Please Keep That Same Energy
Yes Bree. Good point. I can't tell you how many white evangelicals I had side-eye discussions with about "WAP" while Jerry Falwell, Jr. was out here taking (and posting) pics with this pants unzipped and Trump—perhaps the most misogynistic man on the planet—is up for a second nomination (y'all…Y'ALL). Aside from the fact that Proverbs 5:15 instructs husbands to drink from their wife's cistern (look up the definitions of cistern sometime) and Song of Solomon not being exactly PG-rated, the hypocrisy of it all? Whew!
By no means am I trying to cram "WAP" down anyone's throat. You have every right to not like it, to find it to be in poor taste and/or to feel, however it is that you do, because, indeed, bullying can go both ways (you don't have to like or support what is popular…not at all).
But damn—the amount of think pieces against the song that exist vs. the silence that has transpired when one of the artists featured on the same song has shared that she was shot by someone else in the industry is literally disgusting. Y'all got time to be upset about a normal biological function but not violence against women? And by "y'all", I mean anyone who took precious time out of their day to denounce a song but somehow can't find a fraction of that same time to acknowledge that a woman being assaulted is egregiously vile.
And here's the thing—"WAP" is debatable; violence against women isn't. Ever. Anyone who's determined that they are a moral authority, Romans 13:10 tells us that love doesn't harm its neighbor. Silence is a cryptic and complicit form of causing harm. The reason why I say that is because, if blatant sexuality offends you then violence against women should absolutely outrage you. Does it? Has it?
Fellas, Where You At? Really?
I have been very open (and unapologetic) about the fact that I am a complementarian. That is someone who believes that men and women are equal in value yet have different strengths and weaknesses that serve to complement and balance one another; especially in relationships. So, I am definitely not the one who spends my time talking about how trash men are or how much women don't need them. Let me tell it, the PTSD of slavery has Black men and Black women constantly going at each other for sport (again, SMDH). Yet, at the same time, because I am a complementarian, I wholeheartedly believe that men are to play a very vital role in protecting women; not because women can't protect themselves, but we simply shouldn't have to alone.
That said, there is not one scenario where it would make sense to me that a man would shoot a woman who is trying to deflect a situation, so it goes without saying that Tory failed at a part of his responsibility of being a man, miserably so. Yet, I've gotta agree with Jasmyn on this one too. While I can't speak for all men in the world, I will say that I did some due diligence this morning to see what men—especially men with a platform—had to say about Megan's video and, for the most part, you could hear a pin drop. Again, silence can be complicit and, to be honest, it shouldn't be a "matter of opinion or perspective" for men want to totally take the "WTF?!" approach to hearing that a woman has been harmed; especially by one of their own. It should be a natural reaction, to tell you the truth. The fact that it's not, means that our community is also failing when it comes to men unconditionally supporting women who've been put into harm's way—because that is a trait of masculinity. Isn't it?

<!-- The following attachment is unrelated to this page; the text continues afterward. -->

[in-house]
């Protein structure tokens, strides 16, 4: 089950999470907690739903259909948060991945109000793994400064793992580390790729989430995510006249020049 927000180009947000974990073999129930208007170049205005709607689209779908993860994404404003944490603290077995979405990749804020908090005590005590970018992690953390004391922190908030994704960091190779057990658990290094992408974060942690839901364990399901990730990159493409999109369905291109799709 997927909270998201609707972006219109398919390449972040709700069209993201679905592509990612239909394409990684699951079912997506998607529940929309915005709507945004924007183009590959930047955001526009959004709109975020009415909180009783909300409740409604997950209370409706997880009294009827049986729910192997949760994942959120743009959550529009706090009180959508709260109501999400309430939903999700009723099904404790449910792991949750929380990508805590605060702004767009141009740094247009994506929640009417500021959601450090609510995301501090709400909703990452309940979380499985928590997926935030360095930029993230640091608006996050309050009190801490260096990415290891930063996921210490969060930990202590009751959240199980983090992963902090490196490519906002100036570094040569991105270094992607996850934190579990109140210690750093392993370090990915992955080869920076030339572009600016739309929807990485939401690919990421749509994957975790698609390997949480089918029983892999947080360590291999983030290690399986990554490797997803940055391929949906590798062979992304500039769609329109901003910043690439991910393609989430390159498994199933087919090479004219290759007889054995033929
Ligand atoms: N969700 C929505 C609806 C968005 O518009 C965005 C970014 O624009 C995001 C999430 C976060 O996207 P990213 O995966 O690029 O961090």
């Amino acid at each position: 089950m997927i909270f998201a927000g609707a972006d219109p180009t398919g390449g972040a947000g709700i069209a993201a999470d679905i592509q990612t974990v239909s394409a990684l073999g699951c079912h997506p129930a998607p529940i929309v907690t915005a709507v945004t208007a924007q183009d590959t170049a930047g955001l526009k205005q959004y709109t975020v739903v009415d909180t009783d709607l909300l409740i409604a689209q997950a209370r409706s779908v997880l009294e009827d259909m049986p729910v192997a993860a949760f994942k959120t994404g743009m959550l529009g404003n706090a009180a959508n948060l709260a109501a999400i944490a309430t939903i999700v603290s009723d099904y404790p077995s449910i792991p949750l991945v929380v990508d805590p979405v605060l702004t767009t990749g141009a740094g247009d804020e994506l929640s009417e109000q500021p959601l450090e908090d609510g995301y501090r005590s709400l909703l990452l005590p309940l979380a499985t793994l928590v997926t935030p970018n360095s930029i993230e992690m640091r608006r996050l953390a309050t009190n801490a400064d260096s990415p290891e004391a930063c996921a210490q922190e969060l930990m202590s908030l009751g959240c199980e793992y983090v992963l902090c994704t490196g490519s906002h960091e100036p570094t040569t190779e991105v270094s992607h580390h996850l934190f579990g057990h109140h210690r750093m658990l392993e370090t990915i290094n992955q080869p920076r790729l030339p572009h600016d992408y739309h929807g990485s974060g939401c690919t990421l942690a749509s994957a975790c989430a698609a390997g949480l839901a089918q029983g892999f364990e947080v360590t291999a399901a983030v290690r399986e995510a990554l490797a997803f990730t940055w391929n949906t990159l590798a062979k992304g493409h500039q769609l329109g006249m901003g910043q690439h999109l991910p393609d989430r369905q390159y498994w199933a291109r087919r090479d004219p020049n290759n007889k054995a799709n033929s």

Megan spoke truth when she said that so many individuals are already and automatically against us as Black people. This means that if anyone should have our backs, it should be us. Black women should not just feel safe around Black men—ALL BLACK MEN—but we should also feel that, when a man isn't operating in the knowledge of what he is supposed to do and who he is supposed to be, other Black men will rebuke and correct him…because that, too, is a form of protecting us. And of being a responsible male human being. No man should have to know Megan personally to be outraged that she was harmed.
It takes a village to do a lot of things. Supporting others through their trauma and healing is definitely on the list. Fellas, where you at?
Stop Expecting Black Women to "Carry" You All the Damn Time
Ugh. If I read one more tweet from a white liberal about how Black women are gonna save them—AGAIN. Lawd, please don't assume that white GOPs are the only opportunists out here. It's very common for Black people—especially Black women—to be used around election time, only to have our needs be totally discarded after votes are tallied and we carried this nation…one more time.
Black women are amazing. We're beautiful. We're brilliant. We're resilient as hell. We love hard and fiercely. We've got a connection to the Most High that is subhuman. Yes, all of this is true. Yet this assumption that our main or only purpose is to carry y'all—ANY AND ALL OF Y'ALL—is a form of abuse that isn't given the kind of PSA that it deserves. We are gifts to this world, not merely your fill-in-the-blank-whenever-you-need-a-blank-filled resource.
And that's what else makes me say, "I'm sorry" to Megan. I really do. For so many of us to be brought up, to see and/or to be pressured into thinking that we've got to put our own needs and desires aside, constantly, so that others are good, that isn't the indication of being a "strong Black woman". It's actually the sign of a total breakdown in the reality of how we, as Black women, are to be esteemed and treated; especially by Black men. Lord, can you imagine being harmed by someone you know, only to be expected to protect them, as you're trying to process actually being put into harm's way—at the same time? It's been past time for Black women to be required to have a high threshold of pain in order to represent our worthiness.